Notes: For mizface
"You'll be okay with Uncle Nunzio. His brother was gay." Ray topped up Kowalski's wine glass. "Just don't mention the war."
"Or Aunt Nerina," said Frannie darkly, holding out her own glass for a refill. "And the cousins are mostly okay — that's Gianna, Valeria, Filippo, Bibiana, Renata and Vincente. But stay away from Rico and Emilio."
"Why?" Kowalski glanced from Frannie to Ray.
"Because they're mooks," said Ray. "And they bet on everything and they always win." He shook his head. "Maybe we should draw you a diagram." It felt like they were planning a military campaign, not preparing for a family wedding.
"Hey, I learned all this stuff when I was you," said Kowalski. "It'll come back to me."
"The older you get, the more oak in your head." Frannie reached over and knocked on Kowalski's skull like it was a door.
That reminded Ray. "Are Isaia and Sofia gonna be there?"
Kowalski frowned. "Who?"
Ray raised his eyebrows at Frannie. "You wanna take that one, or shall I?"
"My in-laws," Frannie told Kowalski, sticking her chin out. "Ex-in-laws. And you'll be fine with them, because their son ran off with a guy eighteen days after he married me. They were pissed for about a week before Sofia forgave him and sobbed all over me, and we got annulled." She folded her arms. "Me and Romeo, that is. And then they decided it was my fault it didn't work out."
"You were married?" said Kowalski.
"Yeah," said Ray. "Don't make a big—"
"To a gay guy?"
Frannie rolled her eyes. "I didn't know he was gay! So I got a type, so sue me." She pointed at Kowalski. "And I don't mean you, so don't even start." She sighed and poked the soft drips of red wax on the bottom of the candlestick. "All gay guys are our brothers, right?"
"In some cases, literally," said Ray, and squeezed her shoulder.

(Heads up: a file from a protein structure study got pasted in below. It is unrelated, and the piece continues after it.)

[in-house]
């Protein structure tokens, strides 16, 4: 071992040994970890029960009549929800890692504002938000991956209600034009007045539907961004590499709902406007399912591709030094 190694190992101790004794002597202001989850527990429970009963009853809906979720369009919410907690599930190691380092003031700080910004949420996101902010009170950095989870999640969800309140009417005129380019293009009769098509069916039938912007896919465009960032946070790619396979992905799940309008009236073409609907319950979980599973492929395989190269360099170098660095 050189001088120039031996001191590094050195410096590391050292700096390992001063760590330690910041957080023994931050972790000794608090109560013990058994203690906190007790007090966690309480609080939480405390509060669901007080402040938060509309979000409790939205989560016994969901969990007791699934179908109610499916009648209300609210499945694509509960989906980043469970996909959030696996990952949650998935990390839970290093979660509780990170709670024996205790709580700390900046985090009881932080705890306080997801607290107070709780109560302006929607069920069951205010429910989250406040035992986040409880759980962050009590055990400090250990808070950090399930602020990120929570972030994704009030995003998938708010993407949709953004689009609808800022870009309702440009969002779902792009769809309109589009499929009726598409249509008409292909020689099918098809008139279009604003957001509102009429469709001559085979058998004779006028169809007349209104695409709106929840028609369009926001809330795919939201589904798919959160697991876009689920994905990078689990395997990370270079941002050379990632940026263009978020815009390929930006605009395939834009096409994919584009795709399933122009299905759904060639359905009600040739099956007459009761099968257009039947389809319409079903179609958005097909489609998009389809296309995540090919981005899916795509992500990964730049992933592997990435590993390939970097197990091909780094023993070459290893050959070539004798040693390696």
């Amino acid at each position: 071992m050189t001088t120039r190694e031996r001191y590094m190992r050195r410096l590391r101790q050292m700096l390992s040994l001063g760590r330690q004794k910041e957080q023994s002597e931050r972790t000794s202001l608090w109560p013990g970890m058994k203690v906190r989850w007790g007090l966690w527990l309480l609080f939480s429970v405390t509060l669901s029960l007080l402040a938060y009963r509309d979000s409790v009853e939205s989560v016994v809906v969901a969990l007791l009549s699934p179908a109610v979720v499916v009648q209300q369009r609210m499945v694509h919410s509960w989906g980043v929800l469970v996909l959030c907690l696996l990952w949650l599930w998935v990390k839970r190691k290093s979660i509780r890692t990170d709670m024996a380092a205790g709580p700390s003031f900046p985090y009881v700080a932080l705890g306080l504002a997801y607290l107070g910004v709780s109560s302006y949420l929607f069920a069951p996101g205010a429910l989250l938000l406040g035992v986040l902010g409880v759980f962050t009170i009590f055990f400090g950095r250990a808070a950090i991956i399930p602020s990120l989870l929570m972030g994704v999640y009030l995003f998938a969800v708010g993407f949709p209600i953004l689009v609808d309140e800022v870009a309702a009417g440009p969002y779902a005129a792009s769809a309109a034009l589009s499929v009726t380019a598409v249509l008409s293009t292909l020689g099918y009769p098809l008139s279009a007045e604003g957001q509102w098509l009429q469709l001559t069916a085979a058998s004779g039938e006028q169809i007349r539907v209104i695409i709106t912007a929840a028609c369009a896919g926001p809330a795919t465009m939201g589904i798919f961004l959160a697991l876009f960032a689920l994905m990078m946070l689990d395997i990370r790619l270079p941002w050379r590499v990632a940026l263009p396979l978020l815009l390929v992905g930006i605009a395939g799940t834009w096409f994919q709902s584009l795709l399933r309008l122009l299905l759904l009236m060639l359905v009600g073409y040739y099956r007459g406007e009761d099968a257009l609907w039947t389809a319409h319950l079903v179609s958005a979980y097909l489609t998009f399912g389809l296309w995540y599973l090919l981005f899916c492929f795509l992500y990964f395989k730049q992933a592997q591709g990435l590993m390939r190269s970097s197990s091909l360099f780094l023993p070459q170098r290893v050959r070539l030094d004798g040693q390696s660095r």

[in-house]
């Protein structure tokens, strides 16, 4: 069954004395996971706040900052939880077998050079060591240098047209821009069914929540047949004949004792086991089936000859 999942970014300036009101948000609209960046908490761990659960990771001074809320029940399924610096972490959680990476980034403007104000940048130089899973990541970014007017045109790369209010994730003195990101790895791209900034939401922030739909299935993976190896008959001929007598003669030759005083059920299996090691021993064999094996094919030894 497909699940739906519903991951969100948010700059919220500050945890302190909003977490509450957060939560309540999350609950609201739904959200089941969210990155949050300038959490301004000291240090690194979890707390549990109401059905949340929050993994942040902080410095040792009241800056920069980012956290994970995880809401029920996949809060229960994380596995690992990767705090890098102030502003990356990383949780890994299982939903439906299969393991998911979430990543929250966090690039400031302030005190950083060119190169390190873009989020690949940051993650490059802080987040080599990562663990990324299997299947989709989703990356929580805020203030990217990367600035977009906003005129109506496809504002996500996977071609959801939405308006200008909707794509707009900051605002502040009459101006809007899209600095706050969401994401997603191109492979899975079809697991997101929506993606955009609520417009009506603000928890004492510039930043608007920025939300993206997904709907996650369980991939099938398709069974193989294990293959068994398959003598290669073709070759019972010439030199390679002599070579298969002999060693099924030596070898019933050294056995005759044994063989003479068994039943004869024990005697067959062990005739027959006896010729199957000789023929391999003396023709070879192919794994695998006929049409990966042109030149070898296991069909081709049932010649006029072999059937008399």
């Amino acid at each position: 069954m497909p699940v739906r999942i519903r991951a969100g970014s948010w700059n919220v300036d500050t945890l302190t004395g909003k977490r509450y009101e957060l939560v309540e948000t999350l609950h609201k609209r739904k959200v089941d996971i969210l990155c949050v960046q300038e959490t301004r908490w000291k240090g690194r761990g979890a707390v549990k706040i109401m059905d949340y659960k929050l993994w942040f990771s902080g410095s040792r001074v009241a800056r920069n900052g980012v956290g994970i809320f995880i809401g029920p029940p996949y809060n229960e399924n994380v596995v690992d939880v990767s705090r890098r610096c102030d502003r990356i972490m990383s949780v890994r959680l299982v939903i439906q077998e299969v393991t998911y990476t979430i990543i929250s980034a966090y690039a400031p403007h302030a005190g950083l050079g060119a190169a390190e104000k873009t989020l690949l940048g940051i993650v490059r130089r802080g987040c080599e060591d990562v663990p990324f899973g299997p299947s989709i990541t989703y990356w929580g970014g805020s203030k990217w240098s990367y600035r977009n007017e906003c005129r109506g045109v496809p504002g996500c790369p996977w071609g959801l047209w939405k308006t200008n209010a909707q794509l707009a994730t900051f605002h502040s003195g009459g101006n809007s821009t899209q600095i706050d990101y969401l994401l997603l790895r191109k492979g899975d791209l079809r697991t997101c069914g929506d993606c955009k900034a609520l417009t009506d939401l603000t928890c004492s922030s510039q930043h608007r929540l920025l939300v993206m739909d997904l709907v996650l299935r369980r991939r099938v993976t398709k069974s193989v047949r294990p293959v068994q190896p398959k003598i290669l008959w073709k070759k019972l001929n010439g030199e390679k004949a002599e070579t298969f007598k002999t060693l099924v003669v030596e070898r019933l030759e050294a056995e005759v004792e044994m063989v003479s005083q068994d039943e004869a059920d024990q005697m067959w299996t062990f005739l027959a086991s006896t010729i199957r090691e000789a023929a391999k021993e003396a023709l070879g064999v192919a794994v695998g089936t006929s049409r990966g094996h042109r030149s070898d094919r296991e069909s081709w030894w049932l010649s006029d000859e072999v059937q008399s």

Kowalski opened his mouth, then seemed to think better of saying anything more, thank Christ.
"Don't ask Aunt Adelina if she wants dessert," said Ray, to change the subject.
"Dieting?" guessed Kowalski.
"Diabetic," said Frannie. "And if you see Giannino or Demetrio drinking, tell me and I'll sort them out."
"And don't tell cousin Jolanda you're a cop."
"You're a cop." Kowalski kicked him gently under the table.
Ray shook his head. "Yeah, she's in denial about that, too. Ever since Sinatra died, she's had it in for cops. Don't ask me why."
"Compliment Lucrezia on her dress and she'll love you forever," said Frannie.
"And try to set you up with her daughters," Ray warned. "Listen, you don't have to do this."
"It's cool," said Kowalski. "I'm okay." He was so casual that he couldn't possibly understand the complexity of the situation, the hidden Vecchio family landmines.
"Are you sure you don't want us to write this down?" Frannie asked, and went to look for a pen in the clutter on the breakfast bar.
Ray lowered his voice. "I mean it, Kowalski. You don't have to. You got nothing to prove."
Kowalski sighed and looked at him over the candle. "Say I screw up and offer Adelina second helpings of tiramisu, and lose all my savings betting with Emilio and Rico, and spill soup on the bride, and tell Lucretia that her dress makes her butt look like a hot air balloon—"
Frannie was standing with a pen in one hand, her other hand covering her eyes. She moaned softly.
"Lucrezia," Ray corrected, despite the writhing snakes in his stomach. "Christ!"
"Say I do all that and start World War Three with Uncle Nunzio for an encore." Kowalski met his gaze. "You still gonna love me?"
Something in his eyes made the snakes curl up and disappear. Ray smiled. "Yeah."
Kowalski stuck a toothpick in his mouth and leaned back in his chair. "Okay, then." He kicked Ray's ankle again. "So we're good. Tell me the names of Nunzio's kids again and who their moms are."